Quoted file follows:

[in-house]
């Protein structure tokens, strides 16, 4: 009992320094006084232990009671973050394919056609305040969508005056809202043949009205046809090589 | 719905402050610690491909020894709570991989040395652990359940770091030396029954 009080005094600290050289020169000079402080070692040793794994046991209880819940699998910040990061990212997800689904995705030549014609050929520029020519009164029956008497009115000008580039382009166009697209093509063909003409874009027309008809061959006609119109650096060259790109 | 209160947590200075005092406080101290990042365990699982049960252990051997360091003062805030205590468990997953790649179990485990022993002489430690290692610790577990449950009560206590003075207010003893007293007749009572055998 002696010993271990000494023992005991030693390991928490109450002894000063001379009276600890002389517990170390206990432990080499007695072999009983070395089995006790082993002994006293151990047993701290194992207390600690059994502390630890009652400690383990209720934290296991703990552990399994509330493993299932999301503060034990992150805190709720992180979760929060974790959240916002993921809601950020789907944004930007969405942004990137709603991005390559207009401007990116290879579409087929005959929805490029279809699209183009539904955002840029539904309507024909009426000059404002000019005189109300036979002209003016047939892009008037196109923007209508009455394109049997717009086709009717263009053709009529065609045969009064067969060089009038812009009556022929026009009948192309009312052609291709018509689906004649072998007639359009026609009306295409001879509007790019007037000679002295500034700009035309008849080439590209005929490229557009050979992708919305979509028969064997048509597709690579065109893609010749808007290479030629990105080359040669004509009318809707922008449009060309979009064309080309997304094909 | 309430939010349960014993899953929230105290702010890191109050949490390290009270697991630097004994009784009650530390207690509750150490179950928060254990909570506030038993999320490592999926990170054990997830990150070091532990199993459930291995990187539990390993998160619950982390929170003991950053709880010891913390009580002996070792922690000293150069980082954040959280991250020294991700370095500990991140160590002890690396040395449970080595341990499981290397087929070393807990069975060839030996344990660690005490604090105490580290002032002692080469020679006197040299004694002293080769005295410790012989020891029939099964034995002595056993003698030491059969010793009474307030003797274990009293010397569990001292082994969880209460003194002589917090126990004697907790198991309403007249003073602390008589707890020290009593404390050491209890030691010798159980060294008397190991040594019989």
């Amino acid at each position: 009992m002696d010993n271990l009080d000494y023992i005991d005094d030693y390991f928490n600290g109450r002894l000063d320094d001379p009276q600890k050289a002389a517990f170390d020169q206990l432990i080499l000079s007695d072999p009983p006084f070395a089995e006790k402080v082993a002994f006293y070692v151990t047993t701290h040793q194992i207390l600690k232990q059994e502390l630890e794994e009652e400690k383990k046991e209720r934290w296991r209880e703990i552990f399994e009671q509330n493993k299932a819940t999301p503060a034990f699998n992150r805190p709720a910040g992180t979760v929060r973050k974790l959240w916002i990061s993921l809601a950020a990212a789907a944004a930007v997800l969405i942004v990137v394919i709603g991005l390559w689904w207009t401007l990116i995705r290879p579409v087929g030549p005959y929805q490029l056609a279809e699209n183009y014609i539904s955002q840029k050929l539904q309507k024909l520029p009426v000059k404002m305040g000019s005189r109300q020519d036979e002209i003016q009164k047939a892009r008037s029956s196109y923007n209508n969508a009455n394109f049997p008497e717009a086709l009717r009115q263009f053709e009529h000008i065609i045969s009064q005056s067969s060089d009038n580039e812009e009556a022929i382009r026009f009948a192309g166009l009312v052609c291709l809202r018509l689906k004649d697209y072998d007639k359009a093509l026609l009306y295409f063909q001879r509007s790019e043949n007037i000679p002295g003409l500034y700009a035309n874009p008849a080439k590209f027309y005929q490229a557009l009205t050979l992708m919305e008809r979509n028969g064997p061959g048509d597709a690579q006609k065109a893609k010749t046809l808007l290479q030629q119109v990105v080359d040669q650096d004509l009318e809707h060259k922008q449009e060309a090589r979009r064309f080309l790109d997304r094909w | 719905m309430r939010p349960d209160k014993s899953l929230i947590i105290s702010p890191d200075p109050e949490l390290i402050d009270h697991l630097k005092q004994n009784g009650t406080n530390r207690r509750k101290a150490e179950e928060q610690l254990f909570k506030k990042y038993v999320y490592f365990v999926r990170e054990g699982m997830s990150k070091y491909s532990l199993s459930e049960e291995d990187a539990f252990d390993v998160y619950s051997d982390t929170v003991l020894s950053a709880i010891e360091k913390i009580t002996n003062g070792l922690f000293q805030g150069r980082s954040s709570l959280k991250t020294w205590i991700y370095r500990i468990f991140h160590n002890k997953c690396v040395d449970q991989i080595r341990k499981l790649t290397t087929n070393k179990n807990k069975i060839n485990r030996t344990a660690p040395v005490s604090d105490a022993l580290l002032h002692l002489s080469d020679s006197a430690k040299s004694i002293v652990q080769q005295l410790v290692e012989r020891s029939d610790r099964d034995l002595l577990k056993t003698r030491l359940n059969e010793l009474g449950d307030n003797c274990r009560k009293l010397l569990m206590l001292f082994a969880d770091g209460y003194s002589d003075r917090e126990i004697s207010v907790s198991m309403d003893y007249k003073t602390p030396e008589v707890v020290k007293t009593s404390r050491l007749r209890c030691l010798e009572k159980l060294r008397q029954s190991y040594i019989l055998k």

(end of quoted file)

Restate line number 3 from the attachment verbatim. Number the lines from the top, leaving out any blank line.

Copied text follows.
């Amino acid at each position: 009992m002696d010993n271990l009080d000494y023992i005991d005094d030693y390991f928490n600290g109450r002894l000063d320094d001379p009276q600890k050289a002389a517990f170390d020169q206990l432990i080499l000079s007695d072999p009983p006084f070395a089995e006790k402080v082993a002994f006293y070692v151990t047993t701290h040793q194992i207390l600690k232990q059994e502390l630890e794994e009652e400690k383990k046991e209720r934290w296991r209880e703990i552990f399994e009671q509330n493993k299932a819940t999301p503060a034990f699998n992150r805190p709720a910040g992180t979760v929060r973050k974790l959240w916002i990061s993921l809601a950020a990212a789907a944004a930007v997800l969405i942004v990137v394919i709603g991005l390559w689904w207009t401007l990116i995705r290879p579409v087929g030549p005959y929805q490029l056609a279809e699209n183009y014609i539904s955002q840029k050929l539904q309507k024909l520029p009426v000059k404002m305040g000019s005189r109300q020519d036979e002209i003016q009164k047939a892009r008037s029956s196109y923007n209508n969508a009455n394109f049997p008497e717009a086709l009717r009115q263009f053709e009529h000008i065609i045969s009064q005056s067969s060089d009038n580039e812009e009556a022929i382009r026009f009948a192309g166009l009312v052609c291709l809202r018509l689906k004649d697209y072998d007639k359009a093509l026609l009306y295409f063909q001879r509007s790019e043949n007037i000679p002295g003409l500034y700009a035309n874009p008849a080439k590209f027309y005929q490229a557009l009205t050979l992708m919305e008809r979509n028969g064997p061959g048509d597709a690579q006609k065109a893609k010749t046809l808007l290479q030629q119109v990105v080359d040669q650096d004509l009318e809707h060259k922008q449009e060309a090589r979009r064309f080309l790109d997304r094909w | 719905m309430r939010p349960d209160k014993s899953l929230i947590i105290s702010p890191d200075p109050e949490l390290i402050d009270h697991l630097k005092q004994n009784g009650t406080n530390r207690r509750k101290a150490e179950e928060q610690l254990f909570k506030k990042y038993v999320y490592f365990v999926r990170e054990g699982m997830s990150k070091y491909s532990l199993s459930e049960e291995d990187a539990f252990d390993v998160y619950s051997d982390t929170v003991l020894s950053a709880i010891e360091k913390i009580t002996n003062g070792l922690f000293q805030g150069r980082s954040s709570l959280k991250t020294w205590i991700y370095r500990i468990f991140h160590n002890k997953c690396v040395d449970q991989i080595r341990k499981l790649t290397t087929n070393k179990n807990k069975i060839n485990r030996t344990a660690p040395v005490s604090d105490a022993l580290l002032h002692l002489s080469d020679s006197a430690k040299s004694i002293v652990q080769q005295l410790v290692e012989r020891s029939d610790r099964d034995l002595l577990k056993t003698r030491l359940n059969e010793l009474g449950d307030n003797c274990r009560k009293l010397l569990m206590l001292f082994a969880d770091g209460y003194s002589d003075r917090e126990i004697s207010v907790s198991m309403d003893y007249k003073t602390p030396e008589v707890v020290k007293t009593s404390r050491l007749r209890c030691l010798e009572k159980l060294r008397q029954s190991y040594i019989l055998k």